First of all, you needed to inform the list serve group that you know nothing about syntax. Using syntax in spss to a large extent can be done using the paste function. In order to test interactions in the GLM modelling in spss, you will unfortunately need to use syntax. Here is a crash course in syntax for use in the glm approach Please see the link below on how to do this. http://www.utexas.edu/its/rc/answers/spss/spss50.html HTH Paul > Sebastien <[hidden email]> wrote: > > How can I use the /EMMEANS = TABLES(A*B) COMPARE (A) subcommand? I have > used SPSS for only few weeks and I know nothing about syntax. |
All,
I have some questions about understanding how ICCs are computed. The context for my question is multilevel analyses and not ICCs between raters and items. Peugh and Enders, in a 2005 article on how to use the spss Mixed command for several simple types of analyses, compute the ICC as the ratio of the intercept variance to the sum of the intercept and residual (within subject) variances. (Every computation in this email is for an unconditional means model.) My estimate is .000326. I was also googling ICC and found a different definition. That one is that ICC is [MS(between) minus MS(error)] divided by [MS(between) plus MS(error)]. This formula was developed for unordered pairs such as would be found in a twin study. Using the values from a oneway run This estimate is .134. (Unianova with the 'by' variable declared as random gives the same component values.) I also ran Varcomp and the error variance matches the Mixed residual variance number but the numerator printed .000, which is probably ok because the Mixed estimate of the intercept variance is .0003. I quite confused because, no doubt, there's something I don't understand. I hope that someone can set me straight because I want to make some analytical decision on the basis of the (correct) ICC value. Thanks, Gene Maguin |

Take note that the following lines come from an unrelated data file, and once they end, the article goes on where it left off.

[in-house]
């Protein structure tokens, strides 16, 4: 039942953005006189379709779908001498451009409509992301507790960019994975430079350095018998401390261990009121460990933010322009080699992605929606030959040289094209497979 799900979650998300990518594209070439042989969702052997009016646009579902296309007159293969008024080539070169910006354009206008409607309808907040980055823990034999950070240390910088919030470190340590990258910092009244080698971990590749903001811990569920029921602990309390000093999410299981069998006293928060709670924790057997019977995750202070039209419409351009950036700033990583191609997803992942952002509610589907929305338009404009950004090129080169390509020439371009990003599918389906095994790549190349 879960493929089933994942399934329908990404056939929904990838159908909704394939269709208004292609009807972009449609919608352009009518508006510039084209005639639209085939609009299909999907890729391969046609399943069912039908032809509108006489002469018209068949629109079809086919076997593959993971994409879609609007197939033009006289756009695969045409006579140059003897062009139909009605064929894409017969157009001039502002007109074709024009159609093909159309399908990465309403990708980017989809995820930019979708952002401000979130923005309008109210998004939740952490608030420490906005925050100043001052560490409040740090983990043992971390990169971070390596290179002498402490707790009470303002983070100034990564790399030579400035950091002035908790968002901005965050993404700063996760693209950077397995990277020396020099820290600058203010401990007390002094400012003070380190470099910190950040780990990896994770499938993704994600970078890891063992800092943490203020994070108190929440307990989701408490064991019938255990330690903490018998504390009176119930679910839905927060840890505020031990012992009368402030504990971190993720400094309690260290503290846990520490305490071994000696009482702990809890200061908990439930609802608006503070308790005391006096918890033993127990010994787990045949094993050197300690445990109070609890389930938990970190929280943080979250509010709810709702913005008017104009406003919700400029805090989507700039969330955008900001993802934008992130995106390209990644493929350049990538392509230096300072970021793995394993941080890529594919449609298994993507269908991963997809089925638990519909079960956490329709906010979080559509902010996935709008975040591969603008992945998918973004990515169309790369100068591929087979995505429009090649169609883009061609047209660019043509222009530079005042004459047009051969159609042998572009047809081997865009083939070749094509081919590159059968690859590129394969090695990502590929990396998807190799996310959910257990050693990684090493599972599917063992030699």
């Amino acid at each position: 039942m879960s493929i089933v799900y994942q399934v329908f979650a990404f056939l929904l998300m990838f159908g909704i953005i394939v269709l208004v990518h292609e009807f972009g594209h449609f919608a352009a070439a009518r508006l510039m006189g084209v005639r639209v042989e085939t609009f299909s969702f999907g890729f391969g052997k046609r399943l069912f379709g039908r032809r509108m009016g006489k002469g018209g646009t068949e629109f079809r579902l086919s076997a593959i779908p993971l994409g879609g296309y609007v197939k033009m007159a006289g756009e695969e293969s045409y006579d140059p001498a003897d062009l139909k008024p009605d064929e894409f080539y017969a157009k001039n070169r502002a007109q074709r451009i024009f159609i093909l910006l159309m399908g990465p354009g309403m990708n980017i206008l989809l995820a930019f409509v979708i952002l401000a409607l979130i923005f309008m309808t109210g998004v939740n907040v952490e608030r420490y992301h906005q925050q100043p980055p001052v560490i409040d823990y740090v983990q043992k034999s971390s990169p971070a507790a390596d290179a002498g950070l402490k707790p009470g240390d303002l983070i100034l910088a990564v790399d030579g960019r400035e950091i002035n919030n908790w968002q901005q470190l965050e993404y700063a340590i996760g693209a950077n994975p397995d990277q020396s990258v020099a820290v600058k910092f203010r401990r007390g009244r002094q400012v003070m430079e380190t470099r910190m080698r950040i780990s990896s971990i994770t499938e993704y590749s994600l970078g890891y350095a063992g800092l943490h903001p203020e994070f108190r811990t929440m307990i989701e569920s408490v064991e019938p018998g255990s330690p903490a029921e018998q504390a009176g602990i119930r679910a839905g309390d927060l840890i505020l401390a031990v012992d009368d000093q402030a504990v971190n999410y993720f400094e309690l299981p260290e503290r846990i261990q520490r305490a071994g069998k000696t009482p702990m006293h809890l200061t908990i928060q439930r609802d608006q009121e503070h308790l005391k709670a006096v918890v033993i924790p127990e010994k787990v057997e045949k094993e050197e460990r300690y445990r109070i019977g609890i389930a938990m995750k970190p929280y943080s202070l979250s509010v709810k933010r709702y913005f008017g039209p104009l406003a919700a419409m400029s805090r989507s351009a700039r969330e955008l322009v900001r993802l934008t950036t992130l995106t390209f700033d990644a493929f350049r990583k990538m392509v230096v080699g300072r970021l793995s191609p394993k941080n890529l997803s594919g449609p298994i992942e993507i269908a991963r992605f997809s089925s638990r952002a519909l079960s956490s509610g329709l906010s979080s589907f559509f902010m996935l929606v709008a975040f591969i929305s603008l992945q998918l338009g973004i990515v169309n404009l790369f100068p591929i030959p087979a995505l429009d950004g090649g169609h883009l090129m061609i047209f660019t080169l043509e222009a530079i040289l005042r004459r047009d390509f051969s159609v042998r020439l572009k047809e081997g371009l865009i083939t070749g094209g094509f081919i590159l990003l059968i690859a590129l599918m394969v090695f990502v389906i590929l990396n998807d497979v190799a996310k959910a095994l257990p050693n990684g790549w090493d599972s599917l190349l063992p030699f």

gene--
a good description of ICCs can be found here: http://www.uvm.edu/~dhowell/StatPages/More_Stuff/icc/icc.html specifically, this derivation applies to your question: http://www.uvm.edu/~dhowell/StatPages/More_Stuff/icc/icc.ht12.gif your first equation is: [var(intercept)]/[SUM(var(intercept)) + var(residual)] (1) while your second equation is: [MS(between) - MS(error)]/[MS(between) + MS(error)] (2) we see that the relationship between these is based on: MS(between) = k*var(between) + var(residual) where k = number of levels of your "factor" or number of observations (i.e., time points in a multilevel model). ...these are essentially two approaches to the same problem. typically, ICCs are used to answer the question of "what proportion of variance is accounted for by X?". therefore, for hand-calculation and ease of interpretation, i use (1). the results are easily described in terms of the original question. and it requires easily-accessed variance components for calculation. good luck! --matthew * * * * * * * * * * * * * * * * * * * * matthew m. gushta -- research associate computer & statistical sciences center american institutes for research [hidden email] -- 202.403.5079 -----Original Message----- From: SPSSX(r) Discussion [mailto:[hidden email]] On Behalf Of Gene Maguin Sent: Thursday, July 06, 2006 5:04 PM To: [hidden email] Subject: Intraclass correlation (ICC) confusion All, I have some questions about understanding how ICCs are computed. The context for my question is multilevel analyses and not ICCs between raters and items. Peugh and Enders, in a 2005 article on how to use the spss Mixed command for several simple types of analyses, compute the ICC as the ratio of the intercept variance to the sum of the intercept and residual (within subject) variances. (Every computation in this email is for an unconditional means model.) My estimate is .000326. I was also googling ICC and found a different definition. That one is that ICC is [MS(between) minus MS(error)] divided by [MS(between) plus MS(error)]. This formula was developed for unordered pairs such as would be found in a twin study. Using the values from a oneway run This estimate is .134. (Unianova with the 'by' variable declared as random gives the same component values.) I also ran Varcomp and the error variance matches the Mixed residual variance number but the numerator printed .000, which is probably ok because the Mixed estimate of the intercept variance is .0003. I quite confused because, no doubt, there's something I don't understand. I hope that someone can set me straight because I want to make some analytical decision on the basis of the (correct) ICC value. Thanks, Gene Maguin |